Long Covid - What You Need to Know

May 17, 2022

By Barret Procyshyn, Pharmacist at Dauphin Clinic Pharmacy

To be honest still talking about COVID-19 is getting very tiring. I have pandemic fatigue and am not overly excited to start 4th COVID-19 vaccinations for our senior population. Most people are tired too. However, COVID-19 is still here. You likely know something who has it right now, and the US is back to reporting up to 200 000 new infections per day. Some reports are the number is likely 10 times that amount (2 million/day) because we are not testing or testing at home.

As we learn more about COVID-19 we are also learning more about long COVID. Long COVID is essentially symptoms that persist chronically past the infection stage for four weeks or more. Most people with COVID-19 recover completely within a few weeks, however there are what we call "long haulers" which is also called post-COVID-19 syndrome.

We are learning anyone of any age or health status can get long COVID -19, although those with serious or chronic health conditions are more likely to have lingering symptoms.

The Mayo Clinic reports common signs and symptoms that linger over time include:


-Shortness of breath or difficulty breathing


-Joint pain

-Chest pain

-Memory, concentration, or sleep problems

-Muscle pain or headache

-Fast or pounding heartbeat

-Loss of smell or taste

-Depression or anxiety


-Dizziness when you stand

-Worsened symptoms after physical or mental activities

-Organ damage caused by COVID-19

While we commonly think of COVID-19 as a respiratory illness and worry about lung damage, it can affect the heart, kidneys, and brain. It appears to cause some type of inflammation response in the tissue. We see an increased risk of blood clots, and many are convinced it is responsible for liver problems in children. Lasting health effects may include asthma-like breathing problems, heart issues or stoke and decreased kidney function.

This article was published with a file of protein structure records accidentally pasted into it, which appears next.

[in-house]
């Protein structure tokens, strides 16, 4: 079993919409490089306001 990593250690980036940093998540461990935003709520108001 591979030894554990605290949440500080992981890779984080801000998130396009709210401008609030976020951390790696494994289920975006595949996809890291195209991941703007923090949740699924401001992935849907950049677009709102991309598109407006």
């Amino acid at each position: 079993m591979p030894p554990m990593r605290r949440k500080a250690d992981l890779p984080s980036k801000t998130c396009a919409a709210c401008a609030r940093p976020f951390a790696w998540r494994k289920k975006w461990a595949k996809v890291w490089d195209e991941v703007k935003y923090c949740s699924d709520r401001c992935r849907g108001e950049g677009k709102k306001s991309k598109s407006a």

How COVID affects the brain is something we need to learn better. Almost 75% of those with persisting symptoms are reported to have cognitive and neurological symptoms such as brain fog. It can slow down your processing speed, memory, and recall, impacting a person's ability to perform daily tasks. Long COVID can also lead to neuroinflammation, micro hemorrhages, signs of lack of oxygen, and cell death. All of this shows similarities to a brain injury, such as a concussion or even stroke.

Research is also showing long COVID-19 sufferers will become more common as well if variants continue to circulate and reinfection occurs. The US Government accountability office reports up to 7% of the US population already has some type of long COVID-19 symptoms. Your chance of getting long COVID-19 is about 5% each time you end up with a case. Up to 1 billion people worldwide may end up with it in the next three years, so this is something we need to keep on our radar.

This whole pandemic has put us into a large amount of uncertainty. Research is still ongoing, and society is slowing learning how to live with COVID-19. We are starting to see advanced care available for those who are "long haulers", and support groups are starting to pop-up as well. While most do recover quickly from COVID-19 medical experts agree you should still take precautions like wearing a well fitted mask in indoor spaces. Social distancing and avoiding crowds are still recommended. Being vaccinated appears to reduce the risk of getting long COVID symptoms by about 50%. It also reduces your risk of getting a severe case and ending up admitted into a hospital. Proper hand hygiene is still important as well. Some scientists are also suggesting we may get a symptomatic COVID-19 infection multiple times per year. If long COVID remains a risk of these infections, we are going to need to learn to live with the precautions as well.

The information in this article is intended as a helpful guide only. It is not intended to be used as a substitute for professional advice. If you have any questions about your medications and what is right for you see your doctor, pharmacist, or other health care professional.


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